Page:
The Year in Reading 2008: A Conversation

Every December, lists of “Books of the Year” proliferate across pages and screens, and we’ve certainly done our part, as you’ll see in our contributors’ selection of the Year’s Best Fiction and Nonfiction. But since the conversation in books that all readers treasure is more curious and wide-ranging than any list can communicate, we asked a small group of our regular reviewers — Brooke Allen, Michael Anderson, Daniel Menaker, James Parker, Katherine A. Powers, and Tess Taylor — to engage each other in an email colloquy on their 2008 reading. What follows is a slightly edited transcript of the result. –The Editors


Monday, November 3


What was the most surprising reading of the year for you? –The Editors


Tess Taylor


Hello, all. Today’s a writing day for me, so I’m going to jump in. I’m afraid I’m not going to answer on the nose! None of what I’m thinking about has to do with BOOKS, exactly. We’ve been living through a very interesting year in reading — not just because of all of the wonderful things that have been published, but because it’s been a fascinating year in which to be a reader, we’re living in a moment where the government is about to change. I’m writing this on the day before the election This morning, in The New York Times, I discovered that during the final days of his campaign Barack Obama was reading Ghost Wars, the 2004 Pulitzer winner by Steve Coll. 


I also read that book this year, and I’m so happy Obama is reading it, too. I keep talking about it to anyone who will listen and think I might send it to two or three friends at the holidays. It’s four years old but hasn’t gotten less relevant: confusing times, and it helped me to understand an entire generation of thinking. I have to say, reading about our blunders (and sheer misunderstandings) in Afghanistan only seems increasingly crucial as we think about an exit strategy from Iraq. Ghost Wars explores how our preoccupation with one kind of expected threat (in that case Cold War Russia) can make us oblivious to another that we are creating (in that case, fundamentalist training camps). We won’t do the same things wrong as we leave Iraq, exactly, but the danger of missing out on what we do need to do there is very great. The book completely satisfied me in a way I didn’t know I needed satisfying– it had arc and historical scope and it also gave so much insight into global geopolitics. Coll has written a whole new book about Osama bin Laden’s family and origins. I’ll freely admit I haven’t gotten to it yet.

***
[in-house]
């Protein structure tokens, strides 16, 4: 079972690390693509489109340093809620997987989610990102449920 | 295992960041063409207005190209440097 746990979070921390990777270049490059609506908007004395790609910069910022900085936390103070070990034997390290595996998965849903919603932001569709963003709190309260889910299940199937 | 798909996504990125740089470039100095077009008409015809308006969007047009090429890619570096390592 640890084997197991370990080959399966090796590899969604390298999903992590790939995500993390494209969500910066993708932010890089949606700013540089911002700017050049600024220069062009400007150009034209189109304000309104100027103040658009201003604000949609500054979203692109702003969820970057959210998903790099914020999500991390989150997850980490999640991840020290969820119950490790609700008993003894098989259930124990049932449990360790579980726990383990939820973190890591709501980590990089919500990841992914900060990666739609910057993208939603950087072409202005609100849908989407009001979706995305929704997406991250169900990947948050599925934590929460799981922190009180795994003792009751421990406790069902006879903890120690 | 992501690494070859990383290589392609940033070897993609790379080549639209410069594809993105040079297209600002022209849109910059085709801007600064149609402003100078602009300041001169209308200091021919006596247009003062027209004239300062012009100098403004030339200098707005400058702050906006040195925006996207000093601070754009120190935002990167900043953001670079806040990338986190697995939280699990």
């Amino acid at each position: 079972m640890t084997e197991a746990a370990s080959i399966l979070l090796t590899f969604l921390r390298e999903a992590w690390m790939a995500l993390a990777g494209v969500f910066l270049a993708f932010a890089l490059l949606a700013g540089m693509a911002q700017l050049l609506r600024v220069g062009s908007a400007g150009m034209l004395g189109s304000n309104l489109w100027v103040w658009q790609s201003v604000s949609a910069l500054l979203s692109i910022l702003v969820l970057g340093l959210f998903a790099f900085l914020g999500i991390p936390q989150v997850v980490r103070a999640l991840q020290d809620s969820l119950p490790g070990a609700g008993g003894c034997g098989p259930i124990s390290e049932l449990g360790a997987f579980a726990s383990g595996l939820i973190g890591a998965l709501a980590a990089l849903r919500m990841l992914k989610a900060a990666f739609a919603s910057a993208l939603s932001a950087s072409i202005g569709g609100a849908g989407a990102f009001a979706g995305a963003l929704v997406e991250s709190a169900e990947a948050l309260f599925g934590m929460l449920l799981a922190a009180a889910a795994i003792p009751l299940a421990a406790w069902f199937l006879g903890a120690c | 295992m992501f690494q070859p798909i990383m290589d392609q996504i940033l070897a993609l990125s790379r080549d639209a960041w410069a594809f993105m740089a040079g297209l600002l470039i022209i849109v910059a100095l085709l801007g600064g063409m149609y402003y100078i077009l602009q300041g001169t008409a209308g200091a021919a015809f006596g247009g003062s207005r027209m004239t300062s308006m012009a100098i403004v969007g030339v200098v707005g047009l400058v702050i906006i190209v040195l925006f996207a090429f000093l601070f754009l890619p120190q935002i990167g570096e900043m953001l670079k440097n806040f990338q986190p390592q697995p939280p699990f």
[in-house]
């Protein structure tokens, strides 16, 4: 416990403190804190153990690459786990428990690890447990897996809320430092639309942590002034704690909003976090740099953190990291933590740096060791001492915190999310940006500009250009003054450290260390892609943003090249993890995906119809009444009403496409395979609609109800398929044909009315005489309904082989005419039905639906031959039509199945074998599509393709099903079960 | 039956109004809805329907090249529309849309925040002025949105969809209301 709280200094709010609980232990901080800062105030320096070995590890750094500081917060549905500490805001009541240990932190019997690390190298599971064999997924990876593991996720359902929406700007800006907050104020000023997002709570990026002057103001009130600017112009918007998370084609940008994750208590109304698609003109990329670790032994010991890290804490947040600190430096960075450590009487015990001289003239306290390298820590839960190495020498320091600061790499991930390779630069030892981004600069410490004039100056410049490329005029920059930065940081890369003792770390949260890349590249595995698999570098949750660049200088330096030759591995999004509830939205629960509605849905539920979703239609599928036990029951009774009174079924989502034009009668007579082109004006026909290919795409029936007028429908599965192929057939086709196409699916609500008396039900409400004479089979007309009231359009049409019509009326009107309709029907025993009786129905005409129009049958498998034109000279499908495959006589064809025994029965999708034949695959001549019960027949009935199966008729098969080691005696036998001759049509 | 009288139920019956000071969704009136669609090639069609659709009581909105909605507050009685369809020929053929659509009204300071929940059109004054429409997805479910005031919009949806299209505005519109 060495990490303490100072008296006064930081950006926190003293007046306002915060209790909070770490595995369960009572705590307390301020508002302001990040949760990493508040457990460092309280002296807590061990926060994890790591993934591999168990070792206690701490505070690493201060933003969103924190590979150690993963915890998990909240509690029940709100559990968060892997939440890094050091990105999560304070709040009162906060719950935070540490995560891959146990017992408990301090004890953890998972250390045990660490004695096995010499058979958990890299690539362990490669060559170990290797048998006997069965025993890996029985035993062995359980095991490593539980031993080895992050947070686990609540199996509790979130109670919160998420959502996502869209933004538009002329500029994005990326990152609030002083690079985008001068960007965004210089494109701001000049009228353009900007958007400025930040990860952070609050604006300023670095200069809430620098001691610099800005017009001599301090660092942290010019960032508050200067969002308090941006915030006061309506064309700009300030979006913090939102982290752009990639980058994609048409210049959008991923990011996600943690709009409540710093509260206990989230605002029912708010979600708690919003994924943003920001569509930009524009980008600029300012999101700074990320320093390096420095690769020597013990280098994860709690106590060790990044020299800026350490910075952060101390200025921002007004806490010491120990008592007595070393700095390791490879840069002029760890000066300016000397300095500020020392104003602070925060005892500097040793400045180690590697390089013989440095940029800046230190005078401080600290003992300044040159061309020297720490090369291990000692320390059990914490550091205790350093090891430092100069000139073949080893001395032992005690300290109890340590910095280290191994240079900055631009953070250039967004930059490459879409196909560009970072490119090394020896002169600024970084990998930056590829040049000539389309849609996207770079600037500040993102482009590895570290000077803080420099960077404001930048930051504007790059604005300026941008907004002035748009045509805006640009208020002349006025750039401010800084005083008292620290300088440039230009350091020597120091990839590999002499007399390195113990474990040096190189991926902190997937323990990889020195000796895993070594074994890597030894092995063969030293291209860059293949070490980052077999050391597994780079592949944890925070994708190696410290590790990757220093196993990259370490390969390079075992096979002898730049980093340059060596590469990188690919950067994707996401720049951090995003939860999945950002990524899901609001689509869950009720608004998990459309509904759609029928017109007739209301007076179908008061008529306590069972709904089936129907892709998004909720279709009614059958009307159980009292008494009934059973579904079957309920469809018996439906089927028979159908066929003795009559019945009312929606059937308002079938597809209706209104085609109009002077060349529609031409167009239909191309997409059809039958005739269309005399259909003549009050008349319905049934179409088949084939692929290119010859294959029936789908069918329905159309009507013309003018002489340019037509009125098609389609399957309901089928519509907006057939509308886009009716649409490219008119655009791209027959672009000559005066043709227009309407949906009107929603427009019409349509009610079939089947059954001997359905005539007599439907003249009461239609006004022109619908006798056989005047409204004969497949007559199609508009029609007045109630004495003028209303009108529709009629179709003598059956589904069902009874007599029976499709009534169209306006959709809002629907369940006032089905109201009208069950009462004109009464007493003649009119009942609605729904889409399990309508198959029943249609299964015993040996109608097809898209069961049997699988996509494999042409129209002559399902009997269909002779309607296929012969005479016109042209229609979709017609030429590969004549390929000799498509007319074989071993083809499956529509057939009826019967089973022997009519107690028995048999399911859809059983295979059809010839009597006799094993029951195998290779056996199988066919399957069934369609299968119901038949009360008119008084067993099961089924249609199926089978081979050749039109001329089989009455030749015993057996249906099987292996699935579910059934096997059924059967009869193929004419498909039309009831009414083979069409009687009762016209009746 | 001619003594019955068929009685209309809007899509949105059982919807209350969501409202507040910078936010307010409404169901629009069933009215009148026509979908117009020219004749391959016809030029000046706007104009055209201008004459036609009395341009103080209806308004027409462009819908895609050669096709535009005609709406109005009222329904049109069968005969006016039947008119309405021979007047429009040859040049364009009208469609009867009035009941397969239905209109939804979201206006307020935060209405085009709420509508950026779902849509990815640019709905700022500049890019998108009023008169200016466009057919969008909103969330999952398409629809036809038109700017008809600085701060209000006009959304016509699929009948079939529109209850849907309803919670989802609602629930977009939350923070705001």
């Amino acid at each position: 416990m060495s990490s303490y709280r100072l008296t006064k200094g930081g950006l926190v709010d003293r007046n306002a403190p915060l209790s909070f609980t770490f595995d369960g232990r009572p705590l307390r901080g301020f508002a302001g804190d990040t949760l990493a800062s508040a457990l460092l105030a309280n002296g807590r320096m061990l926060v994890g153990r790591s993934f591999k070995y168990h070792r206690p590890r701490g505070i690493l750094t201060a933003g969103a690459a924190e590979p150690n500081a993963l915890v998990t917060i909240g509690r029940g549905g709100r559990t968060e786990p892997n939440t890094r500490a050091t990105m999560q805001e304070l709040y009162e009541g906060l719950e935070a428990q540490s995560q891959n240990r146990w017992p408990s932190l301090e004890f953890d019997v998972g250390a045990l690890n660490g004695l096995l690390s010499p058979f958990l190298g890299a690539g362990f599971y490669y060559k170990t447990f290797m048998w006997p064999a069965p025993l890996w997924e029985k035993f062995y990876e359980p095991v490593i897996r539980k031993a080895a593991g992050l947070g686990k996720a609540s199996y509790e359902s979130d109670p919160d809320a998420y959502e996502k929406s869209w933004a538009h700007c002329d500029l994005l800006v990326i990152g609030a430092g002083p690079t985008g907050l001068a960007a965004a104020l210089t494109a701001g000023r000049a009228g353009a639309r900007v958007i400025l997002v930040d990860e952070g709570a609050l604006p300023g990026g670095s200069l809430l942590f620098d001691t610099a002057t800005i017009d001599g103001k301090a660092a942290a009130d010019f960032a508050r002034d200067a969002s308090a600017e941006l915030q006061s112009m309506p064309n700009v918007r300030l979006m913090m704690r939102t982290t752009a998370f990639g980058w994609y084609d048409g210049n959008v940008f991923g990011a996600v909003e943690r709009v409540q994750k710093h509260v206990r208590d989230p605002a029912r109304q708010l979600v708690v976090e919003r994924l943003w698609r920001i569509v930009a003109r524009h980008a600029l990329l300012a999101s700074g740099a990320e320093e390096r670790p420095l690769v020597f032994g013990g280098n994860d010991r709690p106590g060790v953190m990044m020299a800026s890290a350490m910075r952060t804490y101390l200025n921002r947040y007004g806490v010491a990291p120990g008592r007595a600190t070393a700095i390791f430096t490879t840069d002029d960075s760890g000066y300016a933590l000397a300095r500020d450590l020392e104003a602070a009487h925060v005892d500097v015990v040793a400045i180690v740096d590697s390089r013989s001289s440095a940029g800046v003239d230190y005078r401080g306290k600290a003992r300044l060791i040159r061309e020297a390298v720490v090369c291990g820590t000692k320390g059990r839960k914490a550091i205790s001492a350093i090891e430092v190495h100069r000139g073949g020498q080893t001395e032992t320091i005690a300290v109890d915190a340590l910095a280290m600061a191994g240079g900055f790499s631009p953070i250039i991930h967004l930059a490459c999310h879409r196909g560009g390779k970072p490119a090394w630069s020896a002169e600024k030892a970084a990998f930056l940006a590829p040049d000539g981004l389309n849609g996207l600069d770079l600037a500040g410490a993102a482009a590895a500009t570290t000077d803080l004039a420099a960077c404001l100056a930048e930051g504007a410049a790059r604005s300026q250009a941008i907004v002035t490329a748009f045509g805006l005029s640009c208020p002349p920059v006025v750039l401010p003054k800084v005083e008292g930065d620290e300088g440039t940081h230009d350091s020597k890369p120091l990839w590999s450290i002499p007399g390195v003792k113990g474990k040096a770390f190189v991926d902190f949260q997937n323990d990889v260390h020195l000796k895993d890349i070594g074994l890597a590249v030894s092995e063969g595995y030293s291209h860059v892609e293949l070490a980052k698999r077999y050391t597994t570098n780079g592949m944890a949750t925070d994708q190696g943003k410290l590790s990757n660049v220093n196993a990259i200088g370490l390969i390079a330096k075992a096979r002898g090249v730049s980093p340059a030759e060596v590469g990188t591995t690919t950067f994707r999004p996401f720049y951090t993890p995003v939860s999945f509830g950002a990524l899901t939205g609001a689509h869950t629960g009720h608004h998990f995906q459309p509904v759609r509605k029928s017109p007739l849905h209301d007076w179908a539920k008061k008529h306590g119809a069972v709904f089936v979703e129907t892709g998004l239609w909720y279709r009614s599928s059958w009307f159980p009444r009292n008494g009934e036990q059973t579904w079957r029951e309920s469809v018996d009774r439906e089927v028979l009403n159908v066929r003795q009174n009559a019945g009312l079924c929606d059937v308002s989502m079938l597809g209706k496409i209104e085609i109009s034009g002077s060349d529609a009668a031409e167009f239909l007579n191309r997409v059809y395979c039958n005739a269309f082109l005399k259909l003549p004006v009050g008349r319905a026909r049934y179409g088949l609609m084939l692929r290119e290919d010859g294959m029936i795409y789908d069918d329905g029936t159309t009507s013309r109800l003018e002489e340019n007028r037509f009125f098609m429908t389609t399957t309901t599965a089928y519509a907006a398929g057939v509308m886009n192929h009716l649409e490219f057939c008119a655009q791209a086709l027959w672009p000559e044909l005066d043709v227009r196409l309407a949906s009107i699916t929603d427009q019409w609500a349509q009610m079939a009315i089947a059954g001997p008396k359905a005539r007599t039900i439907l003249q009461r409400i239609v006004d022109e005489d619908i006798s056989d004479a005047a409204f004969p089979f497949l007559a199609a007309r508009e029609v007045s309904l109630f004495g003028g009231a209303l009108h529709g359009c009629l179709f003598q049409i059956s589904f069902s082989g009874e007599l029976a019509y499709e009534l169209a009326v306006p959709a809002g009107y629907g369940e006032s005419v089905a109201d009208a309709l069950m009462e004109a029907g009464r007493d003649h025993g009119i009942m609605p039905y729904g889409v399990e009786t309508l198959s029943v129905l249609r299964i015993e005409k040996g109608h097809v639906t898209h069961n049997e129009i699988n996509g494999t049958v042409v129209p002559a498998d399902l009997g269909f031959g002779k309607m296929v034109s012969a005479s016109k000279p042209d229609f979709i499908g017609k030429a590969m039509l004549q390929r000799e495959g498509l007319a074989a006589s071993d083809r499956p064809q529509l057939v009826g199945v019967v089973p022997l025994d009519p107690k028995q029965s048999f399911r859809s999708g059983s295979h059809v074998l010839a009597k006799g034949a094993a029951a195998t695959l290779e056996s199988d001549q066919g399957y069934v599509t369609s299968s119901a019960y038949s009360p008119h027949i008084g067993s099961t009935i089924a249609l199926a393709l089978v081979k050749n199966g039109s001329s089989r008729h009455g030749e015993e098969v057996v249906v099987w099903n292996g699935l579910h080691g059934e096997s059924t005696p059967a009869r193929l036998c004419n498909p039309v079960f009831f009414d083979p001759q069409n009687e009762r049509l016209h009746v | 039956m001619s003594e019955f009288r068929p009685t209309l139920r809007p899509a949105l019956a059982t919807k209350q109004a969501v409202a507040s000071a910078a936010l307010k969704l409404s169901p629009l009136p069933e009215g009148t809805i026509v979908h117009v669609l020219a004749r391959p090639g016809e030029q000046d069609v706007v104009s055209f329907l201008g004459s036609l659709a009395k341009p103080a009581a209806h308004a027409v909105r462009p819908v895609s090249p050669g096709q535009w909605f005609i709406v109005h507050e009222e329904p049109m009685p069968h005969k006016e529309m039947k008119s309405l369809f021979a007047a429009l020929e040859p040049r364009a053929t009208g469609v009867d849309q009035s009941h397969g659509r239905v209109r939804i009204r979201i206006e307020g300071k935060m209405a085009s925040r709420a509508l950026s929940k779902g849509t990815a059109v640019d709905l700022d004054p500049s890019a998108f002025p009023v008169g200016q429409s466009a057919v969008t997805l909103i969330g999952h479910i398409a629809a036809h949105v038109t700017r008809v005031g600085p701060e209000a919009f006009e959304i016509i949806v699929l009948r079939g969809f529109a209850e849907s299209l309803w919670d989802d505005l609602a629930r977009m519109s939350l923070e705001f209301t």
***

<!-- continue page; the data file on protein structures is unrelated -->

I am normally a news junkie, but this is an election year, so everything has been more intense. Much of my non-required reading in recent weeks has been current events — thinking about what’s going on in Ohio and Pennsylvania and on Wall Street. There are so many things to think through in this election — culturally, historically, economically. News sources per se aren’t the stuff of literature but I’ve been drawn too look up the kinds of books that get at that literary landscape of say, Ohio or Pennsylvania. So I’ve been drawn to James Wright or Toni Morrison or Sherwood Anderson. 


Another big event this year was the death of David Foster Wallace, which, I think was a blow to many of us in the writing business. I haven’t had the chance to go back and reread his work at length, but I did reread a few of the essays I have always loved. His loss lingers like a presence. I think it’s hard for us to realize that the struggles between meaning making and meaninglessness that actually animated so much of his work were actually part of a larger human struggle that had very real emotional consequences for him. I do not mean at all to suggest that his philosophical play led to his illness, but he himself owned an uneasy relationship between them. It also made me reflect that some of the times when he began writing — his famous essays about cruise ships or web pages — already seem part of a kind of joyful and buoyant nervous ’90s that are gone. He came of age as a writer in the roaring ’90s, the age of high irony. He wasn’t merely an ironist, but some of the fuel of the work was in poking fun at American decadence (the supposedly fun thing he’ll never do again, for instance). Now we as a culture are grappling with our own failing economy. We’re doing fewer supposedly fun things. I’ve found myself wondering what he would write about this recession, how he would cover this election. It’s not that irony is dead, it’s just that the world around it seems grimmer.